You are assuming that session storage and database storage are exclusive. They aren't. But let's start by assuming they are.
The advantage to session storage is three-fold:
- No need to explicitly insert data into the database. You just simply set a session variable and you're done. Simple and low-risk functionally.
- No need to manage the lifecycle of a user visit and shopping cart as containers / frameworks do it for you
- Usually auto-cleanup of old idle sessions is done for you.
Disadvantages of session storage:
- Session affinity, unless you investigate replication
- No failover, unless you investigate replication or manual persistence of session state to disk, which can get complicated.
- All sessions must be stored in memory. This is amplified if you employ replication.
Advantages of database storage:
- No need to worry about session affinity or state replication. You can round-robin all requests.
- Less memory overhead in application.
- If the order is completed, everything ends up in the database anyway, so this could make completion easy because the data is already present.
Disadvantages of database storage:
- Abandoned carts - some anonymous user added an item to their shopping cart and disappeared. That data sticks around forever unless you have some sort of expiration process.
- You need to come up with a way to track users and figure out if, for a given request, this represents an existing or new browsing session. (yes, this is probably easy if you use a cookie, but how do you ensure two users don't end up with the same id?).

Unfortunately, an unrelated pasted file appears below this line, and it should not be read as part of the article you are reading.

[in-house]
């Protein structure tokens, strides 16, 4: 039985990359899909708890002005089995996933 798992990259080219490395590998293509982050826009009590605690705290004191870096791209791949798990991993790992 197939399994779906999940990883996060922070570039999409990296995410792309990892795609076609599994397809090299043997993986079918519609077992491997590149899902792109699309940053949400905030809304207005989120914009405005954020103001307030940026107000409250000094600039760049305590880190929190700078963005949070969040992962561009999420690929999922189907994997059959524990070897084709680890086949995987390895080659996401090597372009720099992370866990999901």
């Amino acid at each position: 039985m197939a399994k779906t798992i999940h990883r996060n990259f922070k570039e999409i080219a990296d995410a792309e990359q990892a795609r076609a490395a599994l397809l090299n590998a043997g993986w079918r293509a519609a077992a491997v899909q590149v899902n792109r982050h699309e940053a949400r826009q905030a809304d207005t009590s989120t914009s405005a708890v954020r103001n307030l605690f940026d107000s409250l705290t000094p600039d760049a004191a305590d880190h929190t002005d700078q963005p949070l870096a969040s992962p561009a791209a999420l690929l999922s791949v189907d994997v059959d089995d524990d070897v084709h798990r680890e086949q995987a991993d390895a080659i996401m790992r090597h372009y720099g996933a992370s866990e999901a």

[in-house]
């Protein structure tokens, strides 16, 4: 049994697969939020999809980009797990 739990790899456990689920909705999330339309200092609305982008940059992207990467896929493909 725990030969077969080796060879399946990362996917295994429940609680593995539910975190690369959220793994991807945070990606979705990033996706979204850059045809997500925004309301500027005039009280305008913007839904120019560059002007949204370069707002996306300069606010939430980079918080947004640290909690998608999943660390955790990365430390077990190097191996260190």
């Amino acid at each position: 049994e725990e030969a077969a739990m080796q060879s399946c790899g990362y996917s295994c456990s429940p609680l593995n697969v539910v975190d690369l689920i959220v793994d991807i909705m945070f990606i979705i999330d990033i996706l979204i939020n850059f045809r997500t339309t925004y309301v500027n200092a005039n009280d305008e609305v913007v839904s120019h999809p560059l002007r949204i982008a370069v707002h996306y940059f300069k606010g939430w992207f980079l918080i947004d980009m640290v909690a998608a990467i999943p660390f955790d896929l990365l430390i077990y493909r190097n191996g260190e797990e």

- More code
You didn't mention what platform you are using. I would seek an approach that uses a database-backed session where the session data only exists in memory during the life of a request/response cycle, loading it from the database and saving back to the database. This has served me well in the past.
Advantages of a database-backed session:
- No need for server affinity.
- Easy on the app server memory
- Idle / abandoned session data is cleaned up for you.
- Lifecycle of user first visit, repeat visit, session end is all figured out for you.
- Easy to code
Disadvantages of a database-backed session:
- Configuration - you need to investigate your container, whether it's PHP, Java EE (Tomcat, Jetty, JBoss, etc.), node.js + express.js or whatnot support this and supply the right configuration.
- You may need to load test this since you are adding 2 database operations per request.
There is a third possibility, which somebody touched on earlier. You could skip the use of sessions altogether and use client-side storage by either embedding everything in a cookie or html local storage.
I'll leave the pros/cons of that as an exercise to you, but I'll give you a hint that for html5 storage, browser compatibility may be something to review carefully.
I've outlined the facts for you. Hopefully this helps you make the right decision for your situation.